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Former India opener; author of Beyond the Blues, an account of the 2007-08 Ranji Trophy season

Matt Prior isn't as bad as he is made out to be

Sympathy for the devil

Aakash Chopra on the difficulty of making adjustments to your game during a series. Case in point: Matt Prior

Aakash Chopra

August 15, 2007

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A major reason for Prior's falling apart could be a lack of belief in his skills and an inability to handle being exposed under pressure © Getty Images
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The man who scored a ton on his debut at Lord's earlier this summer wouldn't have dreamed that people would be baying for his blood by the end of that same summer. Every move Matt Prior makes now is closely monitored or, in this case, every move he doesn't make. He has dropped a few crucial catches, conceded a few byes too many (some of them were ridiculously wide and out of reach) and, unfortunately, things haven't been too rosy even in front of the stumps. He has also been advised to keep his trap shut and concentrate on the job, something that probably wouldn't have been said if he hadn't messed up.

Apparently, while keeping, Prior does a little shimmy of sorts before making his final movement towards the ball, and experts think that that could be the reason for his poor footwork. I'm no expert on keeping and perhaps whatever everyone has said or written about Prior's skills or the lack of them is correct, but I know one thing for sure - what Prior must be feeling at the moment. Though I'm thrilled about India's rare and special feat, one can't, sitting here in England and reading and watching the English media, but feel a bit for Prior.

Ideally you should be oblivious to what is being written and said about you, especially when the chips are down. Ideally you should back the skills that have brought you so far, and if there's something to be improved, it should be done in the off-season or during a break. But does it work that way? Ask anyone who has been out there in the middle and knows what it's like to be in the doghouse and the answer will an overwhelming "No".

When you play international cricket, you're exposed to a world where every move is watched, every achievement appreciated, and every weakness exposed. A lot of experts and ex-cricketers are always around, waiting to spot flaws, writing and speaking about them, dissecting each one in gory detail, though they're only doing their jobs and, to give them credit, they're also generally willing to help you iron out those chinks.

Still, you end up with too much information and a limited span of time in which to act on those recommendations. You need to first assess if it's worth taking that information on board - you need to consider if it fits in with your game, since many of these people who are offering advice will not have watched your career develop and grow over the years, and one man's medicine could be another's poison. Second, even if you do decide to change things, there's hardly any time between Test matches, or even series, to do so. You desperately want to improve, impress and perform, and when things aren't going well it does seem that the entire world is against you. It's only human to try and change something in your technique if you think that could have a positive influence on your performance. But by doing so you tend to forget the task at hand.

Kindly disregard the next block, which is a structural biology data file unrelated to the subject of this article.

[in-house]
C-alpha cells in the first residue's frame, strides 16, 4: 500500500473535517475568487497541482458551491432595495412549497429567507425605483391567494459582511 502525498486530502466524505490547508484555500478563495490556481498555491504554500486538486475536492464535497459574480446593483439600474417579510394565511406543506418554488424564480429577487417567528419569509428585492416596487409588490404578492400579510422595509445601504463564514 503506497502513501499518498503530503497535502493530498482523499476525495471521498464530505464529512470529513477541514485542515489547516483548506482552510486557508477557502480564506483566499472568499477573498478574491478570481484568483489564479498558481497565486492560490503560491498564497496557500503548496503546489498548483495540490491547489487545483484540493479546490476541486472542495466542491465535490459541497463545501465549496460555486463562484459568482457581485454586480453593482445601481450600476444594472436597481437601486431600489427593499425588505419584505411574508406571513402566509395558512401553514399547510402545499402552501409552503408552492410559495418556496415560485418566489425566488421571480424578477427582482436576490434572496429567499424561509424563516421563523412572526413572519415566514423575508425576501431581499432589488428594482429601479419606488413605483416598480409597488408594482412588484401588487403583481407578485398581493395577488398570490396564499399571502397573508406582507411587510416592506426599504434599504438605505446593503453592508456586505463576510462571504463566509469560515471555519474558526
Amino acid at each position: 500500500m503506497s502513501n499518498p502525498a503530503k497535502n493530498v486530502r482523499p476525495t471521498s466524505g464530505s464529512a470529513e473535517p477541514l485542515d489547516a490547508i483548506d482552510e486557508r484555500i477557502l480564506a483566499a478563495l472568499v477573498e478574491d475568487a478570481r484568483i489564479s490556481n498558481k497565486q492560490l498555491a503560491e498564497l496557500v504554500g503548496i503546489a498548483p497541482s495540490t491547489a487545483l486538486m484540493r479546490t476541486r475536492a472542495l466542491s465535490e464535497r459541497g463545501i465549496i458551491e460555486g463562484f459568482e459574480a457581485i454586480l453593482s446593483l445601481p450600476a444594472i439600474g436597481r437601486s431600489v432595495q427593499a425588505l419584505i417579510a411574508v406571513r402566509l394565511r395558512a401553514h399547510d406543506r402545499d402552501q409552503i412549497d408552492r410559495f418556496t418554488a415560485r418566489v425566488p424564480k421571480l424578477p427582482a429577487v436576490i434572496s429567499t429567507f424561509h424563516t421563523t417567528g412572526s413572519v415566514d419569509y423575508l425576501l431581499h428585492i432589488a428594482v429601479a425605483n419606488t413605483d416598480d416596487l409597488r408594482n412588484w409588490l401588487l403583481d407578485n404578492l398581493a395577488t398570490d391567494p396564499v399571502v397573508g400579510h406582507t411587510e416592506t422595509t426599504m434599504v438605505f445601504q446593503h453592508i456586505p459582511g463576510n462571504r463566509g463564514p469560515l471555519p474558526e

It's only human to try and change something in your technique if you think that could have a positive influence on your performance. But by doing so you tend to forget the task at hand

In Prior's case, when something has gone wrong, when he has conceded a bye or dropped a catch or messed up a chance for someone else by trying too hard (like when he dived in front of Andrew Strauss during this Test, attempting to take what would have been a sitter for first slip), it's quite natural to think about that little shimmy.

After having myself gone through the process of trying to change things in next to no time and failing, I can say for sure that Prior isn't as bad as he is being made out to be. He must have, in the past, kept better than he is keeping now; a major reason for his falling apart could be a lack of belief in his skills and an inability to handle being exposed under pressure.

Excessive criticism can lead to self-doubt and I can assure you that when you are just starting out on an international career, it is natural to doubt yourself. At least the first time around. It requires tremendous character, lots of confidence, and a strong belief in your skills to turn a blind eye to everything that's being written and said about you. During this time you desperately need someone, someone you admire and respect, to put an arm around your shoulder and tell you to chill a bit, focus on doing the things that brought you this far, and give yourself time to get your act together. I hope someone's chatting to Prior.

Should the critics lay into or lay off Prior? Let us know here

Former India opener Aakash Chopra is currently playing league cricket in Staffordshire, and for the MCC

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Aakash Chopra Aakash Chopra is the 245th Indian to represent India in Test cricket. A batsman in the traditional mould, he played 10 Tests for India in 2003-04, and has played over 120 first-class matches. He currently plays for Delhi in the Ranji Trophy; his book Beyond the Blues was an account of the 2007-08 season. Chopra made a formidable opening combination with Virender Sehwag, which was believed to be one of the reasons for India's success in Australia and Pakistan in 2003-04. He is considered one of the best close-in fielders India has produced after Eknath Solkar.

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